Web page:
Matthew Monticchio

Joe Mullen lured me back into the recording studio in 1999; huge thanks Joe, for the many good results regularly enjoyed since. No amount of praise is adequate for the imaginative musicianship of bassist Tony Marino evident everywhere in these pieces. Their two thirds of this trio are my favorite parts of it.

Ron Thomas

Selected Quotations {top}

Ron Thomas took a few years off since his last CD release, the excellent "House of Counted Days" (2002). But just this year, the pianist, a commsumate musical artist, has offered up two stellar piano trio outings, "Music in Three Parts" and "Doloroso".

Thomas employs similar limitations for both of these sets. In the case of "Music in Three Parts", it's a boundary of three chordal rhythmic patterns; with "Doloroso", he sets perhaps a looser structure. The resulting sounds have an alluring beauty and surface simplicity, underlain by a remarkable richness and depth, something only a trio of well-schooled musicians, intensely commited to their art, can produce.

Thomas, born in 1942, has immersed himself in the worlds of jazz, classical and improvisation. The seven tunes on "Doloroso" are freely improvised inside the loose boundaries of pre-determined genre and context: Latin in three, jazz-like swing, meterless, etc. The resultant music has a free feeling that flows through a seat-of-the-pants rhythmic structure, a sound that is by turns intense or gentle, propulsive or ethereal, and unfailingly melodically approachable, as gorgeously riveting a listening experience as any you'll hear from any of the music makers you let into your listening life.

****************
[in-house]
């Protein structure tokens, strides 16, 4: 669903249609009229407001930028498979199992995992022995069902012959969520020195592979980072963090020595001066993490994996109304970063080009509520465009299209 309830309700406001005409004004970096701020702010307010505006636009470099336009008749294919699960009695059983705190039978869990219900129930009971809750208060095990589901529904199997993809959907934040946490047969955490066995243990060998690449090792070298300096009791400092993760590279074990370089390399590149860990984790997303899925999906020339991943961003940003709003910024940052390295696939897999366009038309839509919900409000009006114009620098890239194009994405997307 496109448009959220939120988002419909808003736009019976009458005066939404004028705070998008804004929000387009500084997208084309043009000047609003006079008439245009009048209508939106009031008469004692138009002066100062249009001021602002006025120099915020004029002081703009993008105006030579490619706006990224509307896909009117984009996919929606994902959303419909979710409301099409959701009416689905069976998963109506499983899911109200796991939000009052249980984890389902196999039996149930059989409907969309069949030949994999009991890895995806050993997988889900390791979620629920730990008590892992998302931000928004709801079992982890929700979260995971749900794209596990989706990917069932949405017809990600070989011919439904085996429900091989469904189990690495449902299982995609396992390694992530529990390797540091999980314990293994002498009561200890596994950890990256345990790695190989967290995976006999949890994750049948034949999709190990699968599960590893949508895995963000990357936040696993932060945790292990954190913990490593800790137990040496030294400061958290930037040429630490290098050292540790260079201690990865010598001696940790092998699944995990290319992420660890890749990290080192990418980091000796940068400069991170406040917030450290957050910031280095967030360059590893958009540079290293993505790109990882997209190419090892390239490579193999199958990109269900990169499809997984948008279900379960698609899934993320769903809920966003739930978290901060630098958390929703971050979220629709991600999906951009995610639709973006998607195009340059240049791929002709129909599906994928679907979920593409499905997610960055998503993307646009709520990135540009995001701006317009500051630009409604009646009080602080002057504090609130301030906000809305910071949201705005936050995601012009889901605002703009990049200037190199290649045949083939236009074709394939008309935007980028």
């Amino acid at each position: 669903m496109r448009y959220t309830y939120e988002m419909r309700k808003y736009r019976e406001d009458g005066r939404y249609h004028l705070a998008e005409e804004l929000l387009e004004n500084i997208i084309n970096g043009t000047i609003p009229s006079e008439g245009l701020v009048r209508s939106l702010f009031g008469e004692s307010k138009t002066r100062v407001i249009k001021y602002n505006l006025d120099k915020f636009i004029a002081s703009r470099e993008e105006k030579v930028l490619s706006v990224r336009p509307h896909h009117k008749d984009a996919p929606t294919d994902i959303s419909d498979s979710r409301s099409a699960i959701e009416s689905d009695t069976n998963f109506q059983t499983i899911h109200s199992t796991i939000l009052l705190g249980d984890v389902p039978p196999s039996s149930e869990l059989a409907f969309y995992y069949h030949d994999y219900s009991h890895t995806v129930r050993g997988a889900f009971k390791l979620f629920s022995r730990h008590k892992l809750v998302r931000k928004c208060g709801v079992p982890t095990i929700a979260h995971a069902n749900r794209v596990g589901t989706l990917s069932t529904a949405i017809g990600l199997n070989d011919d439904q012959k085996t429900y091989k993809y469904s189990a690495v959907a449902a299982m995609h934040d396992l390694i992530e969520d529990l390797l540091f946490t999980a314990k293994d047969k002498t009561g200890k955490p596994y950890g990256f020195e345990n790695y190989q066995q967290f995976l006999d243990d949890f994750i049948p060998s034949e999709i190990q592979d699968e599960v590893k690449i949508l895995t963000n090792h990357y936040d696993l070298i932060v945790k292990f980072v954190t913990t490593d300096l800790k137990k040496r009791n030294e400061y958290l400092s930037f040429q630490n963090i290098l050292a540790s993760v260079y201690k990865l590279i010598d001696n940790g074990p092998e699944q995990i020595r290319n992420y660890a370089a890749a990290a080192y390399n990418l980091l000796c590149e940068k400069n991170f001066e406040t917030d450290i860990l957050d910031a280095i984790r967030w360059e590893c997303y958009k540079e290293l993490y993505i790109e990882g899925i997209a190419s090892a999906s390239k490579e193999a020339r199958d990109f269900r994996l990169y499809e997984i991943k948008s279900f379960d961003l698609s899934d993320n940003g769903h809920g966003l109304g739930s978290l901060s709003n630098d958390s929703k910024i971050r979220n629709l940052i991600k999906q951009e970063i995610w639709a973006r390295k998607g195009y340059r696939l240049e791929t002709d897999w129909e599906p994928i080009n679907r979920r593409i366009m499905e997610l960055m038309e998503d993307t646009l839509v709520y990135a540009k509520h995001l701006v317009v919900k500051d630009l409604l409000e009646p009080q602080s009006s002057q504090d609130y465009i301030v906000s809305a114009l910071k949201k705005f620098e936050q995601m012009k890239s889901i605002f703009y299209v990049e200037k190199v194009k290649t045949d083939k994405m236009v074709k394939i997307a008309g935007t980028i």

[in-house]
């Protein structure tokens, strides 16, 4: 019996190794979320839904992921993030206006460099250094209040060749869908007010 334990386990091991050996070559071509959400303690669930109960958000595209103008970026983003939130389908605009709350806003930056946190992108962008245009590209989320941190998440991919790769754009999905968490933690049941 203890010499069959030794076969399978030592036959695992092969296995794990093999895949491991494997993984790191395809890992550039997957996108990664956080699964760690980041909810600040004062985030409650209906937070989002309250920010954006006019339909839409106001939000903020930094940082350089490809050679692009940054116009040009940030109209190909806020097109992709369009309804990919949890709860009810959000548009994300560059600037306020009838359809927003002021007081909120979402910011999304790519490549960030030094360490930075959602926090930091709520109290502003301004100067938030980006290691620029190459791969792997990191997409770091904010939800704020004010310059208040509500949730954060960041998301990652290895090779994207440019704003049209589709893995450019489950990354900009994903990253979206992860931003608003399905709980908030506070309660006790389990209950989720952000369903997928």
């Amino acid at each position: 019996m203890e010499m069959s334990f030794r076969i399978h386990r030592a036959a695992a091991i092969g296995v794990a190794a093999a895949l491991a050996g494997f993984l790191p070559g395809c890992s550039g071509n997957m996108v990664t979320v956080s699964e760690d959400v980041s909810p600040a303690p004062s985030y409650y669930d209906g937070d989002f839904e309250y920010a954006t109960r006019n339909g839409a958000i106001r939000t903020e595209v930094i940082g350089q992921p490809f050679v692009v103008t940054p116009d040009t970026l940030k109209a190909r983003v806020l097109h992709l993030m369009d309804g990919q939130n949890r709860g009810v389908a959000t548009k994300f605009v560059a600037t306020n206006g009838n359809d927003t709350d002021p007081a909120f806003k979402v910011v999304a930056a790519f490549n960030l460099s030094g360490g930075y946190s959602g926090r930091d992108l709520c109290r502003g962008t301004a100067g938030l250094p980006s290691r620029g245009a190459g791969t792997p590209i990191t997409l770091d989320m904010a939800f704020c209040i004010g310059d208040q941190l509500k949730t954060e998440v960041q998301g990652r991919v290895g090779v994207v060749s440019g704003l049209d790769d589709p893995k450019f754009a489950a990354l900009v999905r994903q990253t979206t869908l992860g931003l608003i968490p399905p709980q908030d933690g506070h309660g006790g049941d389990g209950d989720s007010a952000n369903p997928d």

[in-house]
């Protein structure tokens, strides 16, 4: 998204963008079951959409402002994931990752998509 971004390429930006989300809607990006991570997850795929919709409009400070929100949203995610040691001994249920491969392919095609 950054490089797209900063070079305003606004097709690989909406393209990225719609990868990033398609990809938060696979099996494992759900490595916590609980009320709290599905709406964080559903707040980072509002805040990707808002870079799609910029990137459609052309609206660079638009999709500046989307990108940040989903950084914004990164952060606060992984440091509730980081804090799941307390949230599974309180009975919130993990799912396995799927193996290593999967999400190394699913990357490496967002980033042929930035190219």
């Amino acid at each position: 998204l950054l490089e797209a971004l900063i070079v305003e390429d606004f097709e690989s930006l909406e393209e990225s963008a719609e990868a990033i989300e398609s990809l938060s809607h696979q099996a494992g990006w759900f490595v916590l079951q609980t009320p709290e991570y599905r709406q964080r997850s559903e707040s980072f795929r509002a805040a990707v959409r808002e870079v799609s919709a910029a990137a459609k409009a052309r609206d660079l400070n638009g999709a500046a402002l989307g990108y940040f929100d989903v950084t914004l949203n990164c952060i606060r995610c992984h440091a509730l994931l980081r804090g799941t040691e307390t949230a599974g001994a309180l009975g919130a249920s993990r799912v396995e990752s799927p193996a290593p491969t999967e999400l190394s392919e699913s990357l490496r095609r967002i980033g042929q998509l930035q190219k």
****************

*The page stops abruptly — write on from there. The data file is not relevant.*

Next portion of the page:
The opening title tune, Doloroso (Spanish for painful), looks inward, with a feeling of loss brought out by the telepathic trio interplay among Thomas, bassist Tony Marino and drummer Joe Mullen, while Ars Poetica drives forward insistently with an uptempo momentum locked into a flexible, danceable groove. Other Music, an introspective ballad, has a very classical feeling, and no Straight Line features an agitated and interestingly prickly bass/drum duo section.

This is top-level piano trio music. The Ron Thomas Trio is right there with the big names Keith Jarrett, Brad Mehldau, Fred Hersch making as vibrant, organic and modern-leaning music as you'll hear.
Dan McClenaghan - All About Jazz